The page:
may not be cited except as provided by
Minn. Stat. § 480A.08, subd. 3 (1996).
STATE OF MINNESOTA
IN COURT OF APPEALS
In the Matter of
Wayne Kenneth Muller.
Filed September 30, 1997
Hennepin County District Court
File No. P795210
William L.H. Lubov, 2445 Park Avenue, Minneapolis, MN 55404 (for appellant Muller)
Hubert H. Humphrey, III, Attorney General, Kristin Jones Pierre, John Kirwin, Assistant Attorneys General, 110 NCL Tower, 445 Minnesota Street, St. Paul, MN 55101-2128 (for respondent)
Considered and decided by Short, Presiding Judge, Norton, Judge, and Willis, Judge.
Appellant Wayne Kenneth Muller seeks review of the judgment committing him as a sexually dangerous person. He argues that the trial court did not have clear and convincing evidence to commit him, and that the sexually dangerous person statute is unconstitutional. The record shows the trial court's findings were based on clear and convincing evidence. Appellant's constitutional claim fails. We affirm.
In June 1989, appellant offered a ride to a 13-year-old girl riding her bicycle. He then raped her, forced her to perform oral sodomy, beat her, choked her with a rope until she was unconscious, and left her for dead. Appellant pleaded guilty to second-degree attempted murder, first-degree criminal sexual conduct, and kidnapping. While in prison, he participated in various treatment programs. During the course of treatment, he admitted molesting six children who attended day care in his mother's home. He also discussed other instances of inappropriate sexual conduct with children, molestation of unconscious, intoxicated women, the attempted rape of a woman in her sixties, sexual conduct with animals, and other sexual misconduct.
In anticipation of his release from prison, appellant and treatment staff developed a supervised release plan. Immediately prior to his release, however, a petition for his commitment as a sexually dangerous person was filed.
At the hearing, appellant testified to the sexual assaults and misconduct that he had disclosed in treatment. Appellant described himself as a sex addict and acknowledged his potential to harm or kill a victim in the future if he reoffended. Nonetheless, appellant asserted he could be released to the community safely pursuant to his release plan, which included treatment and participation in sex addicts anonymous.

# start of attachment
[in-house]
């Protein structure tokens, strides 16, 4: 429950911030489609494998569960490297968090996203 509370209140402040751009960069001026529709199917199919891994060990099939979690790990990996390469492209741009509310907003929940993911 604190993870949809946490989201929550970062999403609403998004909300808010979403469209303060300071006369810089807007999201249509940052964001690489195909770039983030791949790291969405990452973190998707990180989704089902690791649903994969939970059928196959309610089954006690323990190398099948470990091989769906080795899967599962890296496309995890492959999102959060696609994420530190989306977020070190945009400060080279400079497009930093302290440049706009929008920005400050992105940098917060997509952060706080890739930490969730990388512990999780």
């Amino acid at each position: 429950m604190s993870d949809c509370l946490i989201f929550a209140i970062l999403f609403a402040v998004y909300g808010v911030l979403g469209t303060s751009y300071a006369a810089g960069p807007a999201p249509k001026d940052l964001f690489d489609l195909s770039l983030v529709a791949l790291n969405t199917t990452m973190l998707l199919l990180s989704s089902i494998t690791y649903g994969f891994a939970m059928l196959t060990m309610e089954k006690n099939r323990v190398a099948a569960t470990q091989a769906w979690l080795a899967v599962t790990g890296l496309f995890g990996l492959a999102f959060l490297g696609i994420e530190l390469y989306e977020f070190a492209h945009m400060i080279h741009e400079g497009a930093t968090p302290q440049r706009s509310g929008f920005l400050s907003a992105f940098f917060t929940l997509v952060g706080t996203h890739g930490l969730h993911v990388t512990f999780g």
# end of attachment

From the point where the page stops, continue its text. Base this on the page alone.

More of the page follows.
Experts provided their opinion as to appellant's condition, concurring that he met the standards for commitment as an SDP. Dr. Owen Nelson, the court-appointed examiner, Dr. Harry Hoberman, respondent's privately-retained expert, and Dr. Richard Friberg, who had assessed appellant while he was incarcerated, all concluded appellant engaged in a course of harmful sexual conduct. Dr. Nelson diagnosed appellant with depression and anti-social personality disorder. Dr. Hoberman diagnosed appellant with multiple paraphilias, with his primary paraphilia being sexual sadism, as well as dysthymia and antisocial personality disorder with elements of schizoid, avoidant, and narcissistic personality disorders. Dr. Friberg diagnosed appellant with sexual sadism and mixed personality disorder with narcissistic, schizoid, and antisocial features. All of the experts agreed appellant was likely to reoffend and, if he did so, would likely kill or seriously harm the victim.
The trial court committed appellant as an SDP and he appeals.
Appellant challenges the merits of his commitment. A sexually dangerous person is defined as one who
engages in a course of harmful sexual conduct as defined in subdivision 7a;
manifests a sexual, personality, or other mental disorder or dysfunction; and
as a result, is likely to engage in acts of harmful sexual conduct as defined in subdivision 7a.
Minn. Stat. § 253B.02, subd. 18b(a) (1996). The proponent of the commitment must establish the statutory elements by clear and convincing evidence. Minn. Stat. § 253B.18, subd. 1 (1996); see Minn. Stat. § 253B.185, subd. 1 (1996) (court shall hear petition for commitment as sexually dangerous person as provided in Minn. Stat. § 253B.18).
Appellant first contends respondent failed to demonstrate by clear and convincing evidence that he exhibited a harmful course of sexual conduct. Minn. Stat. § 253B.02, subd. 18b(a)(1). He contends that the acts he self-disclosed in treatment should not be considered, and, absent those disclosures, there is insufficient evidence of a "course" of sexual misconduct.
Appellant claims there is a risk in allowing the course of harmful sexual conduct to be proved by his self-disclosures in treatment. However, appellant not only disclosed his sexual misconduct in treatment, he discussed it in interviews with the experts and testified to these facts at the hearing. The trial court found no evidence to show that this conduct did not occur, and appellant does not challenge this determination. The trial court findings were based on clear and convincing evidence in the record.